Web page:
The ‘baby Taj’ and black Taj Mahal in Agra

Sunday 17th March 2019

With an evening train to catch we planned just a brief trip to Itimad-ud-Daulah’s tomb and Mehta Bagh with time to chill at the hotel before heading to the station. 

Built ten years before the Taj Mahal, Itimad-ud-Daulah’s tomb was commissioned by his daughter, Nur Jahan, who was also Mumtaz Mahals’s aunt. It is said to have influenced the design of the Taj Mahal and to mark the transition from the traditional red sandstone Mughal architecture (as seen at Agra Fort that we visited yesterday, and the Red Fort in Delhi) to the more refined style eventually epitomised by the Taj itself. Indeed it is also known locally as “the baby Taj”. 

Itimad-ud-Daulah’s tomb features a symmetrical white mausoleum set in a garden surrounded by red sandstone walls. The interior decoration is possibly better preserved than that in some of the places we have visited and like the building it inspired, it is a place of calm and tranquility compared to the busy city outside its walls.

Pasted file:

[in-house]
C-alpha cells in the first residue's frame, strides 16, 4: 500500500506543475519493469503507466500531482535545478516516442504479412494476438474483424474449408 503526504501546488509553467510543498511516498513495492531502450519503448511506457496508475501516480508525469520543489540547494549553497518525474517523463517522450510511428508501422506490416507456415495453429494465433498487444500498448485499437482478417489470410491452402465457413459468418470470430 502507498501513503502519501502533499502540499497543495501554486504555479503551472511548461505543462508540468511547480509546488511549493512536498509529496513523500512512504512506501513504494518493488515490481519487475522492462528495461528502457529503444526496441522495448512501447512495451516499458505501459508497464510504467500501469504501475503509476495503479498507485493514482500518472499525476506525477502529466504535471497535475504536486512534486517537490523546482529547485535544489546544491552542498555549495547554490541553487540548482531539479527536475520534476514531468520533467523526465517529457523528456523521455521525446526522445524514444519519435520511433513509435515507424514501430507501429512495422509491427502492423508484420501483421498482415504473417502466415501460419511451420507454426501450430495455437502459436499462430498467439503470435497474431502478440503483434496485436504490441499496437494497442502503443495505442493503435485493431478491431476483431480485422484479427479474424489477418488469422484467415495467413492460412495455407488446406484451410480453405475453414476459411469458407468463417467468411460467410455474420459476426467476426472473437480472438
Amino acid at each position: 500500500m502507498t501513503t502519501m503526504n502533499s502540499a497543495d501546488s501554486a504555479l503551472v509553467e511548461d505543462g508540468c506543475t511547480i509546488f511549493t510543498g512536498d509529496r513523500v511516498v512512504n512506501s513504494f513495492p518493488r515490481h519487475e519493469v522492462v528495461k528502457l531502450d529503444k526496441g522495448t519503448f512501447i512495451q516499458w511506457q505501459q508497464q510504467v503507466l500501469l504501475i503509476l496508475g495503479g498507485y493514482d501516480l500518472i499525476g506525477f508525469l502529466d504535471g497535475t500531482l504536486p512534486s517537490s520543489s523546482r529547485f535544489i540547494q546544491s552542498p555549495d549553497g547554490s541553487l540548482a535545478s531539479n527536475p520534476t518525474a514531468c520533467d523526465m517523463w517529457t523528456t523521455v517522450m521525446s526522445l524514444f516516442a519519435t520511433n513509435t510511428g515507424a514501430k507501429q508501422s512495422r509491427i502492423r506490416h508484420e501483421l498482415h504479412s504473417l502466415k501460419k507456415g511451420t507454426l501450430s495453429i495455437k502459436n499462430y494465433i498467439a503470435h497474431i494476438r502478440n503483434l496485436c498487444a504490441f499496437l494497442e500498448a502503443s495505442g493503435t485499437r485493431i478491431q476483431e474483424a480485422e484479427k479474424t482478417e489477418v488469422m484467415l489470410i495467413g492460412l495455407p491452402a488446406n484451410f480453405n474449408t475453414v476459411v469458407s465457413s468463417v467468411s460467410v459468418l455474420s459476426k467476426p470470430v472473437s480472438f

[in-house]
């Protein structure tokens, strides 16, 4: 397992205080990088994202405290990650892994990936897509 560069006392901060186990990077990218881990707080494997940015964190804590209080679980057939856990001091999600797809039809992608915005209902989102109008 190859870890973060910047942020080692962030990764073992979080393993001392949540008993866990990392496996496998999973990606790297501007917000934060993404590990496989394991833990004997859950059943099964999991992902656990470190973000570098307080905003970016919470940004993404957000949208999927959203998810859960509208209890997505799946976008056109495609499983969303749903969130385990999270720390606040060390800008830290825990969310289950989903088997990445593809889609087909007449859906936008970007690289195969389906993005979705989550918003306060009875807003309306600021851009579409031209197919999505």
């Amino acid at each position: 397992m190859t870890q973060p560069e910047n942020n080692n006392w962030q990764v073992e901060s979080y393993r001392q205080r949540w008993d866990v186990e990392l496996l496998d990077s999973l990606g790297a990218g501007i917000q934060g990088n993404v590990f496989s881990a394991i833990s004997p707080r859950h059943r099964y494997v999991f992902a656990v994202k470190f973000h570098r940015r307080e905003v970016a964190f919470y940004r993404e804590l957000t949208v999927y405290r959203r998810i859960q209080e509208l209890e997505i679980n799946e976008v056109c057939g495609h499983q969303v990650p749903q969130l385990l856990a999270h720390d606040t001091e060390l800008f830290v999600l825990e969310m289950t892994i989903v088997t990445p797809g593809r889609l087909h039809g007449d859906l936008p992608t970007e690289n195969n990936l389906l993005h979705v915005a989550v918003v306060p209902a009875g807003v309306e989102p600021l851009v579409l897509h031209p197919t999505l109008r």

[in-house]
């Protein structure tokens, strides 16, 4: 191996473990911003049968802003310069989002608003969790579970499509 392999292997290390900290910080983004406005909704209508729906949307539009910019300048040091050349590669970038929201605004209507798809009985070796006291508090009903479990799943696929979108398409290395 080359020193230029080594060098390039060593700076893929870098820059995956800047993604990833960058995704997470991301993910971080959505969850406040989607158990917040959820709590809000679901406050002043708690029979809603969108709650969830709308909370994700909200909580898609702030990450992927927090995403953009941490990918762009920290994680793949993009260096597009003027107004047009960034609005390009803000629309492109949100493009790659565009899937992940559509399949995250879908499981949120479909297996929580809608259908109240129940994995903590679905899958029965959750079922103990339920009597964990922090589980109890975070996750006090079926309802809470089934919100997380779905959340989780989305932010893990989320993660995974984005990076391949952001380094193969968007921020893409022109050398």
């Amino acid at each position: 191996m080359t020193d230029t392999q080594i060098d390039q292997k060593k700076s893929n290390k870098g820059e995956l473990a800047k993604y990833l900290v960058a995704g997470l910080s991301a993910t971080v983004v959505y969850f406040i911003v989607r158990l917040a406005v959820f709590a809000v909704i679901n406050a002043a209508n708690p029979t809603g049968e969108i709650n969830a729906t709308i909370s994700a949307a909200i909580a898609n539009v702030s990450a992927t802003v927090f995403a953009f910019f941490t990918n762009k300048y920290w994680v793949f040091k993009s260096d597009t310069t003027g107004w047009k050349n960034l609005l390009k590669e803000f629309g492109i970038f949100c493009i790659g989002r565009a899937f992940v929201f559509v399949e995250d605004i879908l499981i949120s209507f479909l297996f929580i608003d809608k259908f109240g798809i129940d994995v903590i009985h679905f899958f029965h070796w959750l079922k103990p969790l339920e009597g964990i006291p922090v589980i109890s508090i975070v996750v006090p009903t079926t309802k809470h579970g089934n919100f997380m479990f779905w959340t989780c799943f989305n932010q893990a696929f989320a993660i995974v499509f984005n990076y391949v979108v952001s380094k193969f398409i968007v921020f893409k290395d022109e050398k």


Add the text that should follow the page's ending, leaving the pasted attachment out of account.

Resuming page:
From here we went to Mehta Bagh. This is sometimes referred to as the Black Taj and is said to be the site on which Shan Jahan planned to build his own memorial, a mirror image of his wife’s but in black marble. There are fine views of the Taj Mahal from the gardens . . .

. . .  and the foundations of the Black Taj . . .

Later, whilst we were waiting for our train, a cow ambled down the platform, past the luxury Maharajah’s Express. Robert appreciated the juxtaposition of old and new and went to take photographs, whilst Matilda wondered idly why they were not travelling in more comfort and style aboard the Maharajah’s Express. 

A cow is trying to catch the private Maharaja Express at Agra Cantt station. Cows roam free throughout India. Cars, bikes, mopeds, trains and tug-tuks hoot, but the cows just ignore them.

Current Route Map:


Distance travelled so far:
By Air to Delhi: 4,187miles
By 8 trains to Agra: 2,215miles



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